Short season ‘stunting’ umpires
A SENIOR West Indies umpire has raised his finger on the short, scaled-down regional first-class cricket season.
International Cricket Council (ICC) panel umpire Billy Doctrove says that the limited amount of cricket which is played at that level in the Caribbean is stifling the progress of West Indian umpires.
“Our short domestic season is a setback, not only for players but for umpires because our domestic season is about three months,” Doctrove said here last weekend in an interview with MIDWEEK SPORT.
This year, teams only played six regional first-class matches as the West Indies Cricket Board (WICB) opted for a one-round tournament instead of the home-and-away format, spread over two rounds, which was played in 2009.
“We don’t play enough cricket in the West Indies, so that is affecting players as well as umpires because umpires in the region, only do about two or three games for the season and that’s not sufficient to prepare you for the international arena.
“If we can play more cricket, similarly, the players and umpires can benefit from that,” suggested the 54-year-old Doctrove, who has umpired in 29 Tests and 91 One-Day Internationals.
Doctrove, who was promoted to the ICC International panel in 2006, also wants to see a change in direction of the West Indies Cricket Umpires Association whereby younger officials are fast-tracked at the regional level.
“I believe that we have some umpires who can get on the Elite panel but I believe that the whole policy that we have now in relation to umpiring, we need to revisit it,” he said.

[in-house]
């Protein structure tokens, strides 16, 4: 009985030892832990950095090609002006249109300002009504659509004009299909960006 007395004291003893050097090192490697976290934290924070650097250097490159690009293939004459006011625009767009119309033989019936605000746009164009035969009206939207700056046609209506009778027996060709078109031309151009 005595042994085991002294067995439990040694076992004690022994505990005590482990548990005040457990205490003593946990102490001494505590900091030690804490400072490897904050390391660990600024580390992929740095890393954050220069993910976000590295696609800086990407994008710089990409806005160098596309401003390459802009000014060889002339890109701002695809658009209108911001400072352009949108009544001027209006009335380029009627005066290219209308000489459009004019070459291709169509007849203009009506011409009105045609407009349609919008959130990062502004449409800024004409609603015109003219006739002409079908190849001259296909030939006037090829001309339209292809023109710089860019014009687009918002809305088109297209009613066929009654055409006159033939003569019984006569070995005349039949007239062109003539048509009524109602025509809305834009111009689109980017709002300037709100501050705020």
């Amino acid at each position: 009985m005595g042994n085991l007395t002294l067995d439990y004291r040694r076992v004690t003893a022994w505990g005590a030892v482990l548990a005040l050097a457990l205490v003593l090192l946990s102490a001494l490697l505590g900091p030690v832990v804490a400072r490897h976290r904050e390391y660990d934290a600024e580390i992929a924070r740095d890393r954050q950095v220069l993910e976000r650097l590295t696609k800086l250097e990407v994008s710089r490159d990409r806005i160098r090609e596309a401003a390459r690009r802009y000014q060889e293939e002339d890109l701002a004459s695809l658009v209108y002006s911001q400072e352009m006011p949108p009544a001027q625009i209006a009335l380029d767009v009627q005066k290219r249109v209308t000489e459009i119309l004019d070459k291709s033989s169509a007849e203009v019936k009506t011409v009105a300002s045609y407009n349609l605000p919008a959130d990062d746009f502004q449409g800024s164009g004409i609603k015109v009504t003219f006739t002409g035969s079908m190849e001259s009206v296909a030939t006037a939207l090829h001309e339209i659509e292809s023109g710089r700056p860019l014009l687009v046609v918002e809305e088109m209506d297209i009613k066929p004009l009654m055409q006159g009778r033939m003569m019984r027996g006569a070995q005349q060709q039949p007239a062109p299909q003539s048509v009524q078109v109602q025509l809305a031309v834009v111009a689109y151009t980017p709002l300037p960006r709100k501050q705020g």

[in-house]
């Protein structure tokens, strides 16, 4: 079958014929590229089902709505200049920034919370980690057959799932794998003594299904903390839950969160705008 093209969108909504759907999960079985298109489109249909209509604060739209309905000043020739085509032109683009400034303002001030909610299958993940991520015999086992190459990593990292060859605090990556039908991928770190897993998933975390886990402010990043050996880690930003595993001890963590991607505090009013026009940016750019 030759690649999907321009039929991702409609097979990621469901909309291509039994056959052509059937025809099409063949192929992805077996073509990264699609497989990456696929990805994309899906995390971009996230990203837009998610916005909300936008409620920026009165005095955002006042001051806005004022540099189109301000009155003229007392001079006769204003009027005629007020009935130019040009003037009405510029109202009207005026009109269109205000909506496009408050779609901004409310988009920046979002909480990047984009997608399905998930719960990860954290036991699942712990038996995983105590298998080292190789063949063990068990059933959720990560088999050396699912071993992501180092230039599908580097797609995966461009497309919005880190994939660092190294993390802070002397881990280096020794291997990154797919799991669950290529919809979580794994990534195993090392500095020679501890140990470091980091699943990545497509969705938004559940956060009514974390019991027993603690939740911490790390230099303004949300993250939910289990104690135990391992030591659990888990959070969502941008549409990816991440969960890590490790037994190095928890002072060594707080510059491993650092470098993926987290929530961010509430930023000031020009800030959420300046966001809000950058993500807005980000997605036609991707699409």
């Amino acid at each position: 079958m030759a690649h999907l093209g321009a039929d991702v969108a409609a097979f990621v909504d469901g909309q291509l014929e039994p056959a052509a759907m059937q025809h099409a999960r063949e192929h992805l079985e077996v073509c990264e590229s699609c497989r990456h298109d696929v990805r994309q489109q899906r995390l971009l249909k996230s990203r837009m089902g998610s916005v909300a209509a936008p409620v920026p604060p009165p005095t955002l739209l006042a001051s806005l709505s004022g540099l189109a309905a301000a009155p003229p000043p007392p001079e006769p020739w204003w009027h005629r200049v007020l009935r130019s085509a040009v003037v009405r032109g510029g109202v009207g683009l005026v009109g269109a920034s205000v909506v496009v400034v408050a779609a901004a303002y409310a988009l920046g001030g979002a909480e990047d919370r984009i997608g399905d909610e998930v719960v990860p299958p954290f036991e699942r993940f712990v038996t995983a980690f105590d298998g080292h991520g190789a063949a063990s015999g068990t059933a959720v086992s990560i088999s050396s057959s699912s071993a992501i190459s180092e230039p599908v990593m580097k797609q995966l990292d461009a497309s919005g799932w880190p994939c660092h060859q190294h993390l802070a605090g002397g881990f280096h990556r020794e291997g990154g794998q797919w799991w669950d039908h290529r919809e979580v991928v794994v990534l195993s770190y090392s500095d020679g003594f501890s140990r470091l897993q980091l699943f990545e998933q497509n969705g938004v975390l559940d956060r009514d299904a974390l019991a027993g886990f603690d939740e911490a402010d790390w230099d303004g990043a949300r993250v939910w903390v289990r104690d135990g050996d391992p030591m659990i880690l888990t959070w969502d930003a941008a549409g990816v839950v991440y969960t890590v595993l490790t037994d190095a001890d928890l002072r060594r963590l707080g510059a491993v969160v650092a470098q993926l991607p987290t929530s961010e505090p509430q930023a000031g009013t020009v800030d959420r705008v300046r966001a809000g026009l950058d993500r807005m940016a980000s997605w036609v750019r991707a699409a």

“If you look at the ICC, what they doing now is looking at younger umpires. I think that is where we ourselves have to go through if we have to look at the long-term benefits of umpiring in the West Indies,” he pointed out.
“I think we need to try and possibly identify some younger umpires and push them.”
Doctrove, who came under the microscope during the recent World Twenty20 final for a decision which he gave against Australian wicketkeeper/batsman Brad Haddin, said it was “tough” having to make a decision on the spot, only to be criticised by people who watched television replays three and four times.
“The technology sometimes can be our best friend if it shows you got it right, but sometimes it can be our worst enemy if you get it wrong,” he said.
But, he acknowledges that technology is now “part and parcel of the game and umpiring” and advises umpires to just do their best at all times.
“I don’t think technology will ever go away, so we just have to acknowledge the fact that it is here to stay,” Doctrove said.
“We have to try and ignore the fact that there is technology and we are on television, that people will look at it. We just have to try and umpire to the best of our ability as we normally do,” he advised.